I'm not very knowledgeable about physics generally, but know that nothing can escape a black hole's gravitational pull, not even light (making them nearly invisible?).

My question is: What has been obtained from direct observation of a black hole to prove their existence? Please note that I'm not questioning the existence of black holes, but am just curious as to how we have come to realize it.

  • $\begingroup$ This 2007 paper seems relevant: arxiv.org/abs/astro-ph/0701228 $\endgroup$
    – Qmechanic
    Aug 17, 2012 at 17:46
  • $\begingroup$ There is of course now also the evidence from the detection of gravitational waves. $\endgroup$
    – ProfRob
    Aug 3, 2017 at 14:09

3 Answers 3


Good question! As you guessed, nothing can escape from a black hole, so it is impossible to see one directly. (Quantum field theory does predict that black holes give off an extremely tiny amount of thermal radiation, but it's so little that it we can't detect it from Earth.)

Scientists assume that black holes exist based mainly on the predictions of general relativity. In particular, general relativity tells us that if an amount of mass $M$ is contained in a spherical volume of radius $r_s = \frac{2GM}{c^2}$, space will be warped so drastically that all possible paths within that sphere lead inward toward the central point. The surface of that sphere is the event horizon, the boundary of the black hole. Now, you might wonder how we can be so certain that general relativity works for such strong gravitational fields and thus that event horizons exist. Well, we can't directly confirm this, but GR does work for everything else we've tested it against, so there's really no reason to doubt the prediction of event horizons.

Having established that event horizons (and, thus, black holes) are allowed by the theory, how do we go about actually detecting one? The original method of detecting a black hole is by looking for very intense X-ray and gamma ray emissions. These come not from the black hole itself, but from the accretion disc, the dust and gas particles that have become trapped in the black hole's gravity well and are circling it in preparation to fall in. When the particles get very close to the event horizon, they bump into each other very energetically, and those collisions emit high-energy radiation which we can detect. Obviously this only occurs if there is enough gas and dust in the vicinity of the black hole to form an accretion disc. It's possible for other very dense objects to have accretion discs, but based on the properties of the radiation, we can tell how quickly the particles are moving, and thus put some limits on the size and mass of the object they are orbiting. If its radius is less than $r_s$ for its mass, then we assume it's a black hole.

More recently, similar observations have been made for stars orbiting the centers of our galaxy and other galaxies. By observing the positions of the stars over time, we can analyze their orbits to determine the characteristics (size and mass) of what they are orbiting. If the size is smaller than $r_s$, then again, general relativity tells us the object is a black hole.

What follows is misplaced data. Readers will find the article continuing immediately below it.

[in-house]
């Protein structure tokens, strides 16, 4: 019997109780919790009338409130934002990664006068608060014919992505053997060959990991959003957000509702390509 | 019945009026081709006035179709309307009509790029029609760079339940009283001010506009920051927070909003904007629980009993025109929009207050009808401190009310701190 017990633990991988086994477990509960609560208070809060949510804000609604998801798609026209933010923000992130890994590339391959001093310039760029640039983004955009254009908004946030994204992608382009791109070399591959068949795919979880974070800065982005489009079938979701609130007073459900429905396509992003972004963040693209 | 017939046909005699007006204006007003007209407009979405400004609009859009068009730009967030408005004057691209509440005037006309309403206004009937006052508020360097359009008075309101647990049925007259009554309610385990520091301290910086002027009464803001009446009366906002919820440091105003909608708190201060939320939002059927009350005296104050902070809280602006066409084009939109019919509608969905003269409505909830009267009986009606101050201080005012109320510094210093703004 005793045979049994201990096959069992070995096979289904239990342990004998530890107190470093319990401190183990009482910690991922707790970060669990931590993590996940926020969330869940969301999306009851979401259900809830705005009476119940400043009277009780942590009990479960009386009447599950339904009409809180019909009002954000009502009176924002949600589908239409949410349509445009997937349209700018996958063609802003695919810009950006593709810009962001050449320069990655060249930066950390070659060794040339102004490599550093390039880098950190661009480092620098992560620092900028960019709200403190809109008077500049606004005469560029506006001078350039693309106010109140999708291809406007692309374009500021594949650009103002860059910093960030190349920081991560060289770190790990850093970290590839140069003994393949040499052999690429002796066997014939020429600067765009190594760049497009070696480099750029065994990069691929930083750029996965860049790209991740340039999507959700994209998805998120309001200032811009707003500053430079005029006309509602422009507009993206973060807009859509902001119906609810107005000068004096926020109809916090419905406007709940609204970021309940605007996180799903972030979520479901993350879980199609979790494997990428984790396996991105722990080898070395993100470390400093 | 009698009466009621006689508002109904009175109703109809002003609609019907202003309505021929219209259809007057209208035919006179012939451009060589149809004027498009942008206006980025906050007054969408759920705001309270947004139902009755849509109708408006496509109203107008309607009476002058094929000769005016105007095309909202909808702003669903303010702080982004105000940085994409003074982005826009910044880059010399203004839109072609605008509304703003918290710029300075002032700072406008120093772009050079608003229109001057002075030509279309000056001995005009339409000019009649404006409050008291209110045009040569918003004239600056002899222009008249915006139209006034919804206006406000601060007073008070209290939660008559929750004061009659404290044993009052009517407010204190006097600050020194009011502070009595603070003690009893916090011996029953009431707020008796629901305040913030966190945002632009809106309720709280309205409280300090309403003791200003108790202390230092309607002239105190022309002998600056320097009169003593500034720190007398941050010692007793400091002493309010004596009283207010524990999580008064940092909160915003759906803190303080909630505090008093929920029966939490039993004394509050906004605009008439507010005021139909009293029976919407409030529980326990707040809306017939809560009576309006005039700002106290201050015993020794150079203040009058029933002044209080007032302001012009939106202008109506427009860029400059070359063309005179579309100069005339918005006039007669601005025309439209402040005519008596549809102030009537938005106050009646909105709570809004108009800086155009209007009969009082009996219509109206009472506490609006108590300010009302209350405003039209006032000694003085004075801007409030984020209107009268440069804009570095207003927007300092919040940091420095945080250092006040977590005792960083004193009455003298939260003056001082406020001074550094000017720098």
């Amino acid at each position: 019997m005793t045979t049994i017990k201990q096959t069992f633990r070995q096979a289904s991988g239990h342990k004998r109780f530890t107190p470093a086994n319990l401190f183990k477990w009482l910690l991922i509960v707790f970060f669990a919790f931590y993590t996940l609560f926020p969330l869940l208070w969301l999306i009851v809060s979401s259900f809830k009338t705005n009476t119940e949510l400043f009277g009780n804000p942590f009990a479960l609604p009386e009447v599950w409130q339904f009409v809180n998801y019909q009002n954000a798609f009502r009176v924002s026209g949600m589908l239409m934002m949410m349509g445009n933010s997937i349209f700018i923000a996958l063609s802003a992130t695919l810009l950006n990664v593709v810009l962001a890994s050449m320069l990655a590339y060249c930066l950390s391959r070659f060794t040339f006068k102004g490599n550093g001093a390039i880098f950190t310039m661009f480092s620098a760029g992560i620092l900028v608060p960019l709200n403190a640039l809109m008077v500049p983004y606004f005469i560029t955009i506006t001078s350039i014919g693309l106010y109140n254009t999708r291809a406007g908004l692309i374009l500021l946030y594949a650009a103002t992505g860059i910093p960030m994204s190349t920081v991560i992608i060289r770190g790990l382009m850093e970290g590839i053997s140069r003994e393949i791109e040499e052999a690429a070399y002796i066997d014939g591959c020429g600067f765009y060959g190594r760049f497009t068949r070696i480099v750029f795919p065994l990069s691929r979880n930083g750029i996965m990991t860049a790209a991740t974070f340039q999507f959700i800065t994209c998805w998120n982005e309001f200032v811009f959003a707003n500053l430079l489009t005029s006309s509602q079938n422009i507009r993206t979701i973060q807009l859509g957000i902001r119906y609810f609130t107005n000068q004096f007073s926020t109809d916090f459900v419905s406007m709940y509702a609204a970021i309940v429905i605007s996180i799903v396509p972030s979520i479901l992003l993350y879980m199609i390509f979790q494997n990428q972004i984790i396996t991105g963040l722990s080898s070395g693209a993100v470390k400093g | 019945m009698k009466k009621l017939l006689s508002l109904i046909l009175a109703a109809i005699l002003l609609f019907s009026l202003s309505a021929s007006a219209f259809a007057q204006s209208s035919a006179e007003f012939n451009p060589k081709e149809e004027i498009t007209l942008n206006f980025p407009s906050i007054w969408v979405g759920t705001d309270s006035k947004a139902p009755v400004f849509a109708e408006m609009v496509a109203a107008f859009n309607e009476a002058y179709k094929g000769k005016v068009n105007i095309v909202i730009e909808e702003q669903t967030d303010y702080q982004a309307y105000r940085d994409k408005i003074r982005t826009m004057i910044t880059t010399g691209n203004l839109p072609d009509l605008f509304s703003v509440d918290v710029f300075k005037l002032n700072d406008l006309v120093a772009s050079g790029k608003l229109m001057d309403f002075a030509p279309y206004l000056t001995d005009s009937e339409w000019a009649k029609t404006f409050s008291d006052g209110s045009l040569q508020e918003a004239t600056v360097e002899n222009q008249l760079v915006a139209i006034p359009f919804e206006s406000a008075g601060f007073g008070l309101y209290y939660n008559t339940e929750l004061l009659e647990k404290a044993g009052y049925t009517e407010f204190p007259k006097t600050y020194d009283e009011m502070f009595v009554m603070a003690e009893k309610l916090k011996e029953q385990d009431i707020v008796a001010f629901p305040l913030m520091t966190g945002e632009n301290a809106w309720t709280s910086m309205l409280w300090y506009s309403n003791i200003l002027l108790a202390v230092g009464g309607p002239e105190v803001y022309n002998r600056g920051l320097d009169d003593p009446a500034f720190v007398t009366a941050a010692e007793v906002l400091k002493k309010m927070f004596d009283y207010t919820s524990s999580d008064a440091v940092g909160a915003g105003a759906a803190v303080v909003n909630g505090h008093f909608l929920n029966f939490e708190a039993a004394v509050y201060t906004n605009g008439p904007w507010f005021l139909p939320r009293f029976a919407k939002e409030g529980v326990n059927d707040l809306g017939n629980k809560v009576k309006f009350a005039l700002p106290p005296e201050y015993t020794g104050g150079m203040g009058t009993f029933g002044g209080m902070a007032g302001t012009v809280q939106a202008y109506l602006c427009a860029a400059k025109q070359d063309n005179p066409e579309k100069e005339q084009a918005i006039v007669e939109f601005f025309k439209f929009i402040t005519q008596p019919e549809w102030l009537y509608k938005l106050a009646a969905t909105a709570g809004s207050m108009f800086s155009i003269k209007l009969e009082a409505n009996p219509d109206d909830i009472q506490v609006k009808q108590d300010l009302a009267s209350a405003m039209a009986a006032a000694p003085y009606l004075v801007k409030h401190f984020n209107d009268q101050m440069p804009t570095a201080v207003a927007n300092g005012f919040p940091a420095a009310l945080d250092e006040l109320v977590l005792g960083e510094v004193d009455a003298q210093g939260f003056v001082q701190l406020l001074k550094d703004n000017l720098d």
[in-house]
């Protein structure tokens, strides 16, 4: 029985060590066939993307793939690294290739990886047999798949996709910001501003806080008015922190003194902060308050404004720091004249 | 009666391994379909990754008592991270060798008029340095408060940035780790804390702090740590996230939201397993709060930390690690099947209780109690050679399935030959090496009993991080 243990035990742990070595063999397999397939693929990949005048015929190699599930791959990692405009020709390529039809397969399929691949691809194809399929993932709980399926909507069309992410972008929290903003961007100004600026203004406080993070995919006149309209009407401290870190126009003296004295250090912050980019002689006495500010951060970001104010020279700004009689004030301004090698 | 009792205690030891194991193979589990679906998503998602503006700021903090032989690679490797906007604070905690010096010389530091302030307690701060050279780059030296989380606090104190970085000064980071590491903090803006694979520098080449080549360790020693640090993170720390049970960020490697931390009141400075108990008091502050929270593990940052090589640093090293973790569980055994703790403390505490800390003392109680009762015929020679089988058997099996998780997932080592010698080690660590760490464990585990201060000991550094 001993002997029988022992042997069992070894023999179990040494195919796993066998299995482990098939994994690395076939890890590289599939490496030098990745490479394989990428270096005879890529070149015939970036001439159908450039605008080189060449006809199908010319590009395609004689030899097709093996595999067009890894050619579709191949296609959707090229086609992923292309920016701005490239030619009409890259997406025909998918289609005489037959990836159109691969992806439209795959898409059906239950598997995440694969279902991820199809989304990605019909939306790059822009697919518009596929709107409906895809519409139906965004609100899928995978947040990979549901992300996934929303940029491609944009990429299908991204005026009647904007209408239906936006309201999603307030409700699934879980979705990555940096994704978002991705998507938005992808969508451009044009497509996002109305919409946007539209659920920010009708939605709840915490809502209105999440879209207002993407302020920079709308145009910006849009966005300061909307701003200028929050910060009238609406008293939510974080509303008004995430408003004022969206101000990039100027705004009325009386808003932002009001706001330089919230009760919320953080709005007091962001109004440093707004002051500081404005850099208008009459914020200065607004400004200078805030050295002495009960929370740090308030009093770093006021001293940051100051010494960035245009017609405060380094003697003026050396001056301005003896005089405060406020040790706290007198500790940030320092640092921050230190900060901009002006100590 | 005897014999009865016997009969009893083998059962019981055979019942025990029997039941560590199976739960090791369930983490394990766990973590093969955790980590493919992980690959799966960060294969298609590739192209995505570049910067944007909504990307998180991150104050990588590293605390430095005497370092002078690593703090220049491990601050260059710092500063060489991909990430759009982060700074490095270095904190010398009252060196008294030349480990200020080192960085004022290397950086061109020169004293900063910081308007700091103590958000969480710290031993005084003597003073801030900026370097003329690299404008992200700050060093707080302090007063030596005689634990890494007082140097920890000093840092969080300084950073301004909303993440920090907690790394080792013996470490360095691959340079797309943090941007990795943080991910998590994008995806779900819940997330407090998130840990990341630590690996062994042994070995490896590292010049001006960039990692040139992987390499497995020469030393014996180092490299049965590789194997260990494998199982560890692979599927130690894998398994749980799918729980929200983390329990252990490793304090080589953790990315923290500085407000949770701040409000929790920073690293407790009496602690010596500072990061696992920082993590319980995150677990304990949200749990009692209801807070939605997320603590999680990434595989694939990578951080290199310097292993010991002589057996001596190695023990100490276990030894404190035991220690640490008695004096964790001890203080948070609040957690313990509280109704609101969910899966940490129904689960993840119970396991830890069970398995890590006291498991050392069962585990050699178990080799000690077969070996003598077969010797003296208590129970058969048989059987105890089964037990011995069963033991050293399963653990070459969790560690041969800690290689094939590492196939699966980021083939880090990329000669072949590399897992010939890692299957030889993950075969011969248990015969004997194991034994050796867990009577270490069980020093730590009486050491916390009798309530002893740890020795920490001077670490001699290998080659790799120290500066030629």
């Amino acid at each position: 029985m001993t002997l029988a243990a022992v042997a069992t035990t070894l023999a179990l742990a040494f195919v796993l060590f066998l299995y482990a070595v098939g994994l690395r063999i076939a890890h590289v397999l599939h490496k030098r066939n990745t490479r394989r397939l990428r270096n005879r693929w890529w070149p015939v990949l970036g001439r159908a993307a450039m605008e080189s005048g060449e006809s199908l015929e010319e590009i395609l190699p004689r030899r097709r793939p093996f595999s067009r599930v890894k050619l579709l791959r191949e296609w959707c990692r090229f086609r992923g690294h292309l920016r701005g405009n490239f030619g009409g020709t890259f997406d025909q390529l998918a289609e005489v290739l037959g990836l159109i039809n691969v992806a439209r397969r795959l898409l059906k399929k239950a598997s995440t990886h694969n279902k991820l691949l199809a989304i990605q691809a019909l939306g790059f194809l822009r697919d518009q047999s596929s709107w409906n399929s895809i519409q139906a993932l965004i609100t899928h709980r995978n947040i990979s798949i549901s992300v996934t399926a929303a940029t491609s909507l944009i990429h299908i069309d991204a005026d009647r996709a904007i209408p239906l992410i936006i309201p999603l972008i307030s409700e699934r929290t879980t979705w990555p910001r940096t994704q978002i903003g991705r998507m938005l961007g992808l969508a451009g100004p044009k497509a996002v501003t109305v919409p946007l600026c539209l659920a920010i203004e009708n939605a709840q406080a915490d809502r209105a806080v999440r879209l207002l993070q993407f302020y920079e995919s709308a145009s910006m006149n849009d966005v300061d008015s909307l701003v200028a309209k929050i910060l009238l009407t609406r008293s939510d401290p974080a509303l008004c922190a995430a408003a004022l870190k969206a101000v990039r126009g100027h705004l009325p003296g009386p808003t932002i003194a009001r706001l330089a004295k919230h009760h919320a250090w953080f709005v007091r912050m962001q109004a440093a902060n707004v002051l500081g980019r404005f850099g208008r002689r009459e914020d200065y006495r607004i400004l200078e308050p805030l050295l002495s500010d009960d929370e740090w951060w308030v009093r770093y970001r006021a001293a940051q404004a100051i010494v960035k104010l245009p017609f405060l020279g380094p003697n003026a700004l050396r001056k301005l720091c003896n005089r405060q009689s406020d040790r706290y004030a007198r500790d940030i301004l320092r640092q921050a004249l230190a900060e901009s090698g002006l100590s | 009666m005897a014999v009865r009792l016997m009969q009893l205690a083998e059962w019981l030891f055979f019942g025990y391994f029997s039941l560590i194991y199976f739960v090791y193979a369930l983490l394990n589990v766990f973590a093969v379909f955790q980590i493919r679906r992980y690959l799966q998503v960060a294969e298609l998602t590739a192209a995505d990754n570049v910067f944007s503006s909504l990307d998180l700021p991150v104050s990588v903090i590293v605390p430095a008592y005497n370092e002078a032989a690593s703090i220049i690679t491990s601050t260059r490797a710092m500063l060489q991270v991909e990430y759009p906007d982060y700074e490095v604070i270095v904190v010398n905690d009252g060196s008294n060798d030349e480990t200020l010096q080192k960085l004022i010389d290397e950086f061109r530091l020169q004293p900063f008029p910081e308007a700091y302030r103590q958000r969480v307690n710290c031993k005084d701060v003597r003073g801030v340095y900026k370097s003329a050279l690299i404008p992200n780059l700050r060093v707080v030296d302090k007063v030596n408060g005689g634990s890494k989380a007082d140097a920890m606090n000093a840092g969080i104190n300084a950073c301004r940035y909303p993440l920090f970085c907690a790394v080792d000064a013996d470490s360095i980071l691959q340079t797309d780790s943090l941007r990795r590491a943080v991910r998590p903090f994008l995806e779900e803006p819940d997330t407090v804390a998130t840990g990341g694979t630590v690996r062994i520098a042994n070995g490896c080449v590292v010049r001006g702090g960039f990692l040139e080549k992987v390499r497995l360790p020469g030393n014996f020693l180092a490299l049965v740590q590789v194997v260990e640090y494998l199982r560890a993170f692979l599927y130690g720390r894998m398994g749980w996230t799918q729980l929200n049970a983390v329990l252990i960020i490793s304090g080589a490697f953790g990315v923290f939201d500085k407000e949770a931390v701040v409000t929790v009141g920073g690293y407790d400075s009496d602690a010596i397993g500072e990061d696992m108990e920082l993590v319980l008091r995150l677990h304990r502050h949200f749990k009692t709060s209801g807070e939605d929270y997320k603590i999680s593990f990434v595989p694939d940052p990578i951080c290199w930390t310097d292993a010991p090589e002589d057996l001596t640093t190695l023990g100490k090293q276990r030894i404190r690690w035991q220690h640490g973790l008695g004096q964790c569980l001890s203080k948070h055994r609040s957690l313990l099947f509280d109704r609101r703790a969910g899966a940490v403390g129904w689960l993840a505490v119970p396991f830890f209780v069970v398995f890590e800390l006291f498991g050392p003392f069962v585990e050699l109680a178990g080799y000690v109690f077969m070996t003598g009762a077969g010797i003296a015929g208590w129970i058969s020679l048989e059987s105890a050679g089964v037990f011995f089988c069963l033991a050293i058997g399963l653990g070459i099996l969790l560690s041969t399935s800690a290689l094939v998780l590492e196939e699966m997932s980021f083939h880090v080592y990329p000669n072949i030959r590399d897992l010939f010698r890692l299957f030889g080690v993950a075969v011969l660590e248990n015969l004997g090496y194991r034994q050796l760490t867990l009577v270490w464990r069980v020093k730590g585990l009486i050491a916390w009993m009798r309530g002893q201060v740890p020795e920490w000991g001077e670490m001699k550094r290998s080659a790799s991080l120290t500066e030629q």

• $\begingroup$ This is exactly what I needed, answers the question perfectly. +1, thanks again. $\endgroup$ Jun 7, 2012 at 20:14
  • 2
    $\begingroup$ Just a note: The even horizon doesn't necessarily have a strong gravitational field, so we can apply GR without having to extrapolate to regimes where new physics are required. $\endgroup$
    – user8260
    Jun 12, 2012 at 18:23
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    $\begingroup$ A skeptic might point out that stars' orbits tell us the mass of the thing in the center of the galaxy (4 million solar masses), but only put an upper limits on its size (45 AU), and these upper limits are technically larger than $r_s$ (0.1 AU for 4 million solar masses). That said, 4 million Suns inside the Solar System would be unimaginably unstable and bright, whereas we see almost nothing at all. $\endgroup$
    – user10851
    Sep 12, 2014 at 22:36
  • $\begingroup$ I came here for images. $\endgroup$ Nov 11, 2015 at 14:16
  • $\begingroup$ you don't really need to get into general relativity or event horizons to theorize a black hole. In classical Newtonian physics, a mass must travel at a certain "escape velocity" to escape the gravitation of another massive object. To escape earth's gravity a mass must travel over 11.2 km/sec. If we take the same earth and compact the mass of 2000 suns in the same earth volume, then the escape velocity will be greater than the speed of light. Thus nothing including light can escape this massive object's gravitation. $\endgroup$ May 25, 2017 at 1:18

This animation from UCLA's Galactic Center Group shows stars near the galactic core in images taken from 1995 to 2011. You can clearly see they are orbiting a small and massive object.



Within a few years, it should also be possible to directly observe at radio wavelengths the event horizon of the central black hole in our galaxy. This requires a number of different radio telescopes working together in one big array called the Event Horizon Telescope. If it comes out right, we should be able to observe a "donut" around the black hole which comes from radio emissions in the accretion disk around and behind the black hole:

enter image description here

  • 3
    $\begingroup$ Needs updating ! $\endgroup$
    – ProfRob
    Jan 17, 2020 at 8:34

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